Thursday, June 25, 2015

Accurately Modeling Nanosecond Protein Dynamics Requires at least Microseconds of Simulation

Gregory R. Bowman Journal of Computational Chemistry 2015
Contributed by +Jan Jensen

This papers compares computed and experimental order parameters for two proteins, ubiquitin and RNase H, computed using 10, 100, 1000, and 10000 ns (10 $\mu$s) explicit molecular dynamics simulations.

Order parameters quantify the order of particular bonds (typically amide NH and methyl CH) and are typically measured via relaxation-dispersion NMR experiments that are insensitive to dynamics longer than the molecular tumbling time.  For ubiquitin and RNase H the tumbling times are 3.5 and 8.5 ns, respectively so the usual assumption would be that a 100 ns simulation is more than enough for both cases.

Figure 3. Correlation coefficients (r) and RMSDs between experimental backbone order parameters for RNase H and those calculated from simulations with the Amber03 force field. Mean values from 50 bootstrapped samples are shown as a function of the simulation length for the long-time limit approximation (open diamonds) and from the truncated average approximation (closed circles). The error bars represent one standard deviation. (c) 2015 John Wiley and Sons. Reproduced with permission.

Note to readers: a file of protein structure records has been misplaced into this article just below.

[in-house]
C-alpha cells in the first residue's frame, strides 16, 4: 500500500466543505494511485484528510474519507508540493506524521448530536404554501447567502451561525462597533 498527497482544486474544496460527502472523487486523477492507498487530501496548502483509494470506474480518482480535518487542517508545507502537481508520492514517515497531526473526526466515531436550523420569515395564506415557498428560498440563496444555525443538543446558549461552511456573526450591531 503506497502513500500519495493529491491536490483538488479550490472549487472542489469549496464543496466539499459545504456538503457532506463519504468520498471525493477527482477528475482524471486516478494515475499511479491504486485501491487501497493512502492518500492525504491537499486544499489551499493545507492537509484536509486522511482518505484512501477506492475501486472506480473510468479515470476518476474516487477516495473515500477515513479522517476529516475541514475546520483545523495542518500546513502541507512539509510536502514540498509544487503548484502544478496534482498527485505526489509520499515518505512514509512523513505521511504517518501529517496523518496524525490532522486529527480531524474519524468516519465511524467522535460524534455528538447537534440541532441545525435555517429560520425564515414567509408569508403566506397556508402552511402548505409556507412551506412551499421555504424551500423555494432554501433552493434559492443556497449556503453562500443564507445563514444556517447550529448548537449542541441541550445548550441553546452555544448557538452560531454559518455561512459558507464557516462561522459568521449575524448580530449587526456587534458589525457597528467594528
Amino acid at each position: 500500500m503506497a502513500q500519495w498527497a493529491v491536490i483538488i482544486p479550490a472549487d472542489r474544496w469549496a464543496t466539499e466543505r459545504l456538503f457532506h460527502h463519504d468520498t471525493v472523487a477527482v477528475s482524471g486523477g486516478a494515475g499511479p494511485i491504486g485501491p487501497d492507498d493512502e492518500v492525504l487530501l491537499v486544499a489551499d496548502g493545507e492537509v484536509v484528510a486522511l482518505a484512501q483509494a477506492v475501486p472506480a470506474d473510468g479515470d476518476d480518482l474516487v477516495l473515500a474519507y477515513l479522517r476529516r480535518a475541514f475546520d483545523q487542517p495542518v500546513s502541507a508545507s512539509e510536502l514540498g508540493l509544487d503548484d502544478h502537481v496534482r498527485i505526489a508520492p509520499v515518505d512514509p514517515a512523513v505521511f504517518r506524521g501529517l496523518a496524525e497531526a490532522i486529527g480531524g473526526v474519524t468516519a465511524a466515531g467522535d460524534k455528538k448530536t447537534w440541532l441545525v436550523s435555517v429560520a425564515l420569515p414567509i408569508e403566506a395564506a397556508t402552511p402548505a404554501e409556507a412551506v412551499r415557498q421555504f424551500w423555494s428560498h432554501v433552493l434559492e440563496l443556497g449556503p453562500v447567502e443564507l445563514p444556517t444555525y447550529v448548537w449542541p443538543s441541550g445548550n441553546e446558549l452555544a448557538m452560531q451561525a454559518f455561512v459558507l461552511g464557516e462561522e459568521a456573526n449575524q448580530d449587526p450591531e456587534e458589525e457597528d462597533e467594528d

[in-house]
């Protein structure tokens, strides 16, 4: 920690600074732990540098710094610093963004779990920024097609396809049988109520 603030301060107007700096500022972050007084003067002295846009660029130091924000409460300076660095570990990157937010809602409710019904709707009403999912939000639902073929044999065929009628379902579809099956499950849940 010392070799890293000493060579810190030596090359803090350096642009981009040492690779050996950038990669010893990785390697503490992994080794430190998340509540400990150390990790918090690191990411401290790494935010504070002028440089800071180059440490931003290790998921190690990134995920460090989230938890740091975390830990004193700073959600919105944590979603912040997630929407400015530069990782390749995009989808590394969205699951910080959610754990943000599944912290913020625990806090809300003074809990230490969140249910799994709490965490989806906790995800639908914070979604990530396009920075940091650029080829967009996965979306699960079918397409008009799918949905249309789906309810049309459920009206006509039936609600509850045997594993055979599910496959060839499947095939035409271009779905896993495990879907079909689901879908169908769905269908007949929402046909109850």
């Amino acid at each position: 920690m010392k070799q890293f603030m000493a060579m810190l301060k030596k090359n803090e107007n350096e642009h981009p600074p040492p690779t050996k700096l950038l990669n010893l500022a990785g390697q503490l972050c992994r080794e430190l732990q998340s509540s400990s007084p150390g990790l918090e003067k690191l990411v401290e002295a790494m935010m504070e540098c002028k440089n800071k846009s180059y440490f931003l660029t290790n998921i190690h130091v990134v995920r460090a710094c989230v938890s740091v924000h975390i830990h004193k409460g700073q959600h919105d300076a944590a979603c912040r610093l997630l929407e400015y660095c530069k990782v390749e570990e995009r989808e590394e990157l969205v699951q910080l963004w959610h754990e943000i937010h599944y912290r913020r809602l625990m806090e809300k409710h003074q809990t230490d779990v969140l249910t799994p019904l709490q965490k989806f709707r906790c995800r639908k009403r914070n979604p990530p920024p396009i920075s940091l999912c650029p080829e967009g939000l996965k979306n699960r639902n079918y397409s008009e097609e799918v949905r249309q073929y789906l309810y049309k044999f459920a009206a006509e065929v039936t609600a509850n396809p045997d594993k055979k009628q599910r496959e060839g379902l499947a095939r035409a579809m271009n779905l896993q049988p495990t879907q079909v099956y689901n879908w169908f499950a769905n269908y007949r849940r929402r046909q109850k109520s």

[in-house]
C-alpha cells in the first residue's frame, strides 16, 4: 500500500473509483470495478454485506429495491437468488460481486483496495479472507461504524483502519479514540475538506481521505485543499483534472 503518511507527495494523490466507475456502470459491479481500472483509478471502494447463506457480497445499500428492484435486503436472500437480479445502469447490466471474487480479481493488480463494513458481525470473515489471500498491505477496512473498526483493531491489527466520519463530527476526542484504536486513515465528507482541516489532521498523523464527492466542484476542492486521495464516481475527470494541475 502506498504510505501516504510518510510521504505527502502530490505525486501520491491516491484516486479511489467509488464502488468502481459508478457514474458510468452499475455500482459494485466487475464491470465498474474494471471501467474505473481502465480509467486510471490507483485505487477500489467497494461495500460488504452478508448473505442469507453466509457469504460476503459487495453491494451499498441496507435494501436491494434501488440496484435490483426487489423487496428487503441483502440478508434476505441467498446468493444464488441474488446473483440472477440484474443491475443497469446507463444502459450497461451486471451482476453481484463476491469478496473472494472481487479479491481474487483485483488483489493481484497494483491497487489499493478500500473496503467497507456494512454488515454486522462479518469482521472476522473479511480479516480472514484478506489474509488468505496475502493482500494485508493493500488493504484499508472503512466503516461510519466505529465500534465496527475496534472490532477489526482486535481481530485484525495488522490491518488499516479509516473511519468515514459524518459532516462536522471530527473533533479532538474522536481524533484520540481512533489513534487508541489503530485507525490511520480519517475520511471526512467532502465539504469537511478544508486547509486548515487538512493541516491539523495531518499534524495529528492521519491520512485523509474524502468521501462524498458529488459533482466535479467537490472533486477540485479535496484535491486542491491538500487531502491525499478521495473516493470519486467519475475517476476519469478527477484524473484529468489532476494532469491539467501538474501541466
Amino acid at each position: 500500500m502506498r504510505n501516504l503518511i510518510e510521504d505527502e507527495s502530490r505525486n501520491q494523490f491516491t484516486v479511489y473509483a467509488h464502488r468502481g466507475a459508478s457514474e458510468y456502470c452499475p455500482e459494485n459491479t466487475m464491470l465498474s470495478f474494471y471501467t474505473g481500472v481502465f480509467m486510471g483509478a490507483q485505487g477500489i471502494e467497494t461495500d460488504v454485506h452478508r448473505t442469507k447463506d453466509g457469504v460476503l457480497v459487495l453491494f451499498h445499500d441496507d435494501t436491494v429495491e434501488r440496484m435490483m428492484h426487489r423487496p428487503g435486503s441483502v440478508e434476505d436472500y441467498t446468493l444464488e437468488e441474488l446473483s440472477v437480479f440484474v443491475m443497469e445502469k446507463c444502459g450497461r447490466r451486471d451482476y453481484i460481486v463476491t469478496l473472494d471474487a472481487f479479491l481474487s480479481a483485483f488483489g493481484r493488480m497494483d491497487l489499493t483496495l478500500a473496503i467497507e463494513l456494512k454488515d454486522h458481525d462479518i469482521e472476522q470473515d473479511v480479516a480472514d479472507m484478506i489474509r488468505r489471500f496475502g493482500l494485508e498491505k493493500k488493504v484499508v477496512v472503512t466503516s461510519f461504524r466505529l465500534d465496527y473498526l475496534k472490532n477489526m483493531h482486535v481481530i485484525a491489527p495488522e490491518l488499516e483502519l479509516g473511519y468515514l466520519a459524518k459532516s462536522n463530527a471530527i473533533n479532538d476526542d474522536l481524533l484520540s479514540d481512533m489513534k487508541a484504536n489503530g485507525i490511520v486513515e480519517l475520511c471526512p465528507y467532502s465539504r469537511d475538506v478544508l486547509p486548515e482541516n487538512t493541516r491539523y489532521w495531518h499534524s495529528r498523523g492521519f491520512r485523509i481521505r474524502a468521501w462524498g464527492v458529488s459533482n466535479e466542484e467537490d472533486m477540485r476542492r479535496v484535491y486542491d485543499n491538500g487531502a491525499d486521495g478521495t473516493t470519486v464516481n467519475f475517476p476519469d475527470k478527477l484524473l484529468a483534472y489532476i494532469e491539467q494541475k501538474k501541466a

Bowman shows that this assumption is not good.  For example, for RNase H (Figure 3 from the paper), 100 ns is barely adequate (especially for r) and a 1 $\mu$s simulation is a minimum requirement to demonstrate convergence. As Bowman points out:
Since order parameters are an ensemble average, they have contributions from all populated states, including those separated from the native state by high-energy barriers, which are unlikely to be accessed during nanoseconds of simulation. 
Using Amber99sb-ILDN and Charmm27 results in similar conclusions. The fact that the agreement with experiment continues to improve as as the length of the simulation increases also suggests that modern force fields predict that the experimentally observed protein structure is in fact a minimum of the free energy surface, which has not always been the case in the past.

This work is licensed under a Creative Commons Attribution 4.0

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